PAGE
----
Best Botswana Safaris & Tours
Experience quality land and water-based game viewing and bird watching in unmatched scenery on safari in Botswana As an experienced African safari tour operator, Jewel of Africa knows every detail of what Botswana has to offer.
- REASONS TO VISIT
- BEST TIME TO VISIT
- TRAVEL REQUIREMENTS
- CULTURE & CUSTOMS
- COUNTRY STATISTICS
- African Travel Guide
Water & Land-based Africa Safari Experiences
Botswana is a Southern African gem. Together with its diverse ecosystems, extraordinary wildlife and the friendly nature of its people, there are many reasons to safari in Botswana.
The Okavango Delta
The Okavango Delta is one of few remaining unspoiled wilderness areas on the continent. Fed by floodwaters from central Africa, the delta covers an area of about 16 000 square kilometres forming a wetland system of beautiful palm-fringed channels, lagoons and islands that support a wealth of fauna and flora. There is nowhere on Earth that compares to this incredible ecosystem, so much so that it was made an UNESCO World Heritage Site in 2014.
The best way to explore the delta is by mokoro (dugout canoe), being gently propelled through this magical wonderland by a knowledgeable guide. Time seems to slow as you drift past herds of grazing elephant and hippos chomping through the undergrowth. A mokoro offers a unique perspective from which to view the delta and there are even opportunities to walk on islands where few have set foot before.
Chobe National Park & its Elephants
Botswana’s first national park, Chobe, was established in 1968 and covers about 11 700 square kilometres of floodplains, swamps and woodland. The Chobe River forms its northern boundary and is one of Africa’s most beautiful rivers.
The national park is famous for its large herds of elephants, often reaching up to 100 000. During the dry winter months of May through to September, enormous herds converge on the river to drink, bathe and play. You are practically guaranteed elephant sightings and could even get stuck waiting for large herds of these lumbering giants to cross the dirt road ahead.
Buffalo are also prominent as are the associated predators, such as large prides of lion, that hunt them. In addition, Chobe is home to numerous antelope and other plains game as well as vast pods of hippo. The birdlife is spectacular so be sure to pack your binoculars.
Exclusivity & Luxury
Rather than attracting large numbers of visitors, Botswana has based its tourism industry on attracting discerning travelers who are willing to pay for the privilege of visiting remote areas of the country. Luxury and exclusivity are top of mind and many of the lodges, particularly in the Okavango, are only accessible by small plane.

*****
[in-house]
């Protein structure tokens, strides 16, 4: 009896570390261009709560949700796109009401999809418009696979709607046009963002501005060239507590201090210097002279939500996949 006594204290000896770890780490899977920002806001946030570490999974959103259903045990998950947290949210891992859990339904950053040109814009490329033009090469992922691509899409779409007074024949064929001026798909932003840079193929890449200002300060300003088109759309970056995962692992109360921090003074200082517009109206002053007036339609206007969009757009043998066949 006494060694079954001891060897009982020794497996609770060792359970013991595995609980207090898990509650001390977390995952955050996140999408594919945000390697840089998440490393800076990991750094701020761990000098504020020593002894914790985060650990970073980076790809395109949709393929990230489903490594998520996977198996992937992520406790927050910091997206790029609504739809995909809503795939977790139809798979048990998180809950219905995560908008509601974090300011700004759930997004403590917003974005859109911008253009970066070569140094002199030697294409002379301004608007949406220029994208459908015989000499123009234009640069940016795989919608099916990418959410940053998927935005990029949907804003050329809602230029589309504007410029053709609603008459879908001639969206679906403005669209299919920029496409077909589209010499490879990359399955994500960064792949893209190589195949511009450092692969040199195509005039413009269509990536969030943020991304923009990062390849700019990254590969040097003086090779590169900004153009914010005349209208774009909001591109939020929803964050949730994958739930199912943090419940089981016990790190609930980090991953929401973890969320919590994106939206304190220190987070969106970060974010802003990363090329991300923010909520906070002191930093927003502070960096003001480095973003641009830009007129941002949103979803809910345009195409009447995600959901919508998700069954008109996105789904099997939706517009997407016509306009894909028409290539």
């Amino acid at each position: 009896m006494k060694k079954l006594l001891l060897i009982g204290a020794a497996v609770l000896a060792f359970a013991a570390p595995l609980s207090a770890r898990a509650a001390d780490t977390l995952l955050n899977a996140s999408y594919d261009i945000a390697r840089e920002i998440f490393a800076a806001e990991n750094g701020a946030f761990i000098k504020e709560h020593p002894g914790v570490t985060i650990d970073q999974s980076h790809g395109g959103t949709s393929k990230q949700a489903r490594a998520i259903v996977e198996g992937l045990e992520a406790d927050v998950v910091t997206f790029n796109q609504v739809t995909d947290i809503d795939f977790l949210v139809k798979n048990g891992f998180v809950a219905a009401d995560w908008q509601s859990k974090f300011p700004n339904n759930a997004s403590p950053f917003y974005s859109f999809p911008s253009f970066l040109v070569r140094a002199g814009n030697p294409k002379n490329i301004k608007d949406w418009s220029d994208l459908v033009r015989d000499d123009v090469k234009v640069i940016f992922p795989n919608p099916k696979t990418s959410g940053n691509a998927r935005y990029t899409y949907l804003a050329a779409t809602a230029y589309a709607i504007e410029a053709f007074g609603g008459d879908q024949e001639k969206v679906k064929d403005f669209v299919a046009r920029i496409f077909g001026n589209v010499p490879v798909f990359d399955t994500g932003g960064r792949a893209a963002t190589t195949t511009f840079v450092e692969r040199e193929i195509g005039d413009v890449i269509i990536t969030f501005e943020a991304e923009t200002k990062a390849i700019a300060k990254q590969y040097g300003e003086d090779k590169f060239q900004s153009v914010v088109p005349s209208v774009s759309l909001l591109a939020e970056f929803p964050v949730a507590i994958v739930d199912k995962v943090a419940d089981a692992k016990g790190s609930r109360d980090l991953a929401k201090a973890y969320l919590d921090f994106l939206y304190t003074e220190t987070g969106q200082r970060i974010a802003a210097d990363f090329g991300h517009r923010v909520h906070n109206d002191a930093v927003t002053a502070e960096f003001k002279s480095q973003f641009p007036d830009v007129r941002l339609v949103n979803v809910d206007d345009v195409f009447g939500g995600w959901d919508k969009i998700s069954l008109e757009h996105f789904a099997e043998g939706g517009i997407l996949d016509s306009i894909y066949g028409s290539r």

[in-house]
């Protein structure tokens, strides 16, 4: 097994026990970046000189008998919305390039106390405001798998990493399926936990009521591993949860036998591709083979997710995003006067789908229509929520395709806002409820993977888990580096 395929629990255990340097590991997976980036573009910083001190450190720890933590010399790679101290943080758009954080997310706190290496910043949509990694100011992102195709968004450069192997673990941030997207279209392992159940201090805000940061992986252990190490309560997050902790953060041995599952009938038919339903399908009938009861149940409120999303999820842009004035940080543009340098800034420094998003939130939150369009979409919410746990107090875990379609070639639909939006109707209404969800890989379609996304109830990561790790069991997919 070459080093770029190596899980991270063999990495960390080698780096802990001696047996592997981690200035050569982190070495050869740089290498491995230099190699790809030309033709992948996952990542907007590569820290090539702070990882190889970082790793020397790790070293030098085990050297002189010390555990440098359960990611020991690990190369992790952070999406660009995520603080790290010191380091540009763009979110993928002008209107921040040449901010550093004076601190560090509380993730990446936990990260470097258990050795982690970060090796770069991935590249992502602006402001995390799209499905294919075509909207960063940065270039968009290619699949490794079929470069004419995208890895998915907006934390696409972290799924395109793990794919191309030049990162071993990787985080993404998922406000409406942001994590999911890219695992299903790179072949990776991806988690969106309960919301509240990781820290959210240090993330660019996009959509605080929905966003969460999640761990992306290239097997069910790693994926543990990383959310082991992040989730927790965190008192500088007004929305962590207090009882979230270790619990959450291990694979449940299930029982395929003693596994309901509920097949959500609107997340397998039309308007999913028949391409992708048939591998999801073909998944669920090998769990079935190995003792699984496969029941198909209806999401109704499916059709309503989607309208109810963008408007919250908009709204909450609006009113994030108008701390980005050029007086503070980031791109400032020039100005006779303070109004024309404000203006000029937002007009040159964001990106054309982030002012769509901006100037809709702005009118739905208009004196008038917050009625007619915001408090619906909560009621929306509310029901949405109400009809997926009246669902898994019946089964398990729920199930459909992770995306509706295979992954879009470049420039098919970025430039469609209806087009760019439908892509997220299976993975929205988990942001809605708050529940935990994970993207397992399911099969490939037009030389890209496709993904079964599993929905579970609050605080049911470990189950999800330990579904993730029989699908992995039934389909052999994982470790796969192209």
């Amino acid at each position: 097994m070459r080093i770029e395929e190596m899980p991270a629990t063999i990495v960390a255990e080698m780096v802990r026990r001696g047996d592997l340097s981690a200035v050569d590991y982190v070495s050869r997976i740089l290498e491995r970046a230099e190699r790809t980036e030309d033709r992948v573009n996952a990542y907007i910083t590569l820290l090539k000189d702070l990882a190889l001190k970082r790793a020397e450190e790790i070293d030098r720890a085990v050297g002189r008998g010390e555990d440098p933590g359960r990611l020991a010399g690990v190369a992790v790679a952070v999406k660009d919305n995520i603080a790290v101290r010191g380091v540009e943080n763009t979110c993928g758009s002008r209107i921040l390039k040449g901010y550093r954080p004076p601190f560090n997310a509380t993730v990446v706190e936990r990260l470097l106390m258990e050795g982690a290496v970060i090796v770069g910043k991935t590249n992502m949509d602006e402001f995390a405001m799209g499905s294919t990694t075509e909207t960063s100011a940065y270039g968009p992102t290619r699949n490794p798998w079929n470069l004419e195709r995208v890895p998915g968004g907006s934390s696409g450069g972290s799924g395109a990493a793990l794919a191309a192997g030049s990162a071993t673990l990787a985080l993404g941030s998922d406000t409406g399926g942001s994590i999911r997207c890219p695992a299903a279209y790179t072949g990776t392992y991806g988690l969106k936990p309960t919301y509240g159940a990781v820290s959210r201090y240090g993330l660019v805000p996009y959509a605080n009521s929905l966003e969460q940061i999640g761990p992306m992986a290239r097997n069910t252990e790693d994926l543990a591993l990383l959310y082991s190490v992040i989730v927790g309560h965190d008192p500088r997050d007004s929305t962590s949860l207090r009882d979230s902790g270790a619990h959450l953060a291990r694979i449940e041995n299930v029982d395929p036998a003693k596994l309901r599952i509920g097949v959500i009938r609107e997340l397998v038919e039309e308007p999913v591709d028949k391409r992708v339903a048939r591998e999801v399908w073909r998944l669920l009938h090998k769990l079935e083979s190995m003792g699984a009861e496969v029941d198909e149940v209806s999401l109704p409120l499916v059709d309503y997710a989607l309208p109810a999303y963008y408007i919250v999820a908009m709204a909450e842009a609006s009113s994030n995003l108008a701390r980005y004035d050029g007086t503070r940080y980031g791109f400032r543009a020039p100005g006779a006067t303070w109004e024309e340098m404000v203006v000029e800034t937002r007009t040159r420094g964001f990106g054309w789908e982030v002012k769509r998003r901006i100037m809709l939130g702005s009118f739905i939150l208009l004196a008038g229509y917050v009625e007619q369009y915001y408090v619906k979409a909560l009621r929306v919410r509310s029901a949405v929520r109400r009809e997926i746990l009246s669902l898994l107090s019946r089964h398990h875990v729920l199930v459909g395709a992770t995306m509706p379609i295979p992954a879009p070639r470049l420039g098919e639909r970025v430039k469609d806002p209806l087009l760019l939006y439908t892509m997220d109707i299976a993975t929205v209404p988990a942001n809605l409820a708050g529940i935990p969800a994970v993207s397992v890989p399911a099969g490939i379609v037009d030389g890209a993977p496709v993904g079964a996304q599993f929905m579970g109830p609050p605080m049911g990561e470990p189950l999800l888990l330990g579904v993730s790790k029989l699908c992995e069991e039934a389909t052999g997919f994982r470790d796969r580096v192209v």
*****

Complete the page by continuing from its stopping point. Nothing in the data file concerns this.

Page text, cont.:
When it comes to accommodation the emphasis is on quality and luxury, while keeping the environmental impact to a minimum. Lodges are based in spectacular environments, where the simple but stylish buildings blend beautifully into the ecosystem in a way that is environmentally friendly and sustainable.
The local guides are tremendous and their knowledge is extensive. Many live locally and have spent most of their life in the bush with the result that they are in tune with nature and the environments they work in.
A number of lodges have a guide and a tracker on each vehicle, which adds enormous value for guests. The guide is there to offer background information on the area, its wildlife, birdlife and even the minuscule flora and fauna visitors might otherwise miss. The tracker, meanwhile, keeps an eye out for spoor and other signs to determine the location of more elusive animals, such as lion, wild dog, hyena or civet.
Rare Wildlife Sightings
Botswana offers a blend of unique habitats, diverse wildlife and inspiring accommodation, but often guests have something in particular they want to see and, more often than not, these are elusive, rare species.
Moremi Game Reserve, and its adjoining private land concessions in the Okavango, provide the perfect environment to see endangered wild dogs in their natural habitat, but Botswana has a number of other rare species ,which can be seen on safari including the black-maned Kalahari lion, sitatunga, puku and red lechwe antelope, brown hyena, the African skimmer and aardvark.
Peace & Tranquillity
Once out of the towns of Maun and Kasane, you can appreciate the peace and tranquillity that this superb country has to offer. The remote, relatively inaccessible, luxury lodges are spaces where modern technology struggles to keep pace, allowing visitors to truly unplug and disconnect from the stresses of the world. The only sounds you are likely to hear with any regularity are the rumbling of elephants, the chirping of cicadas, the call of a fish eagle or honking of hippo.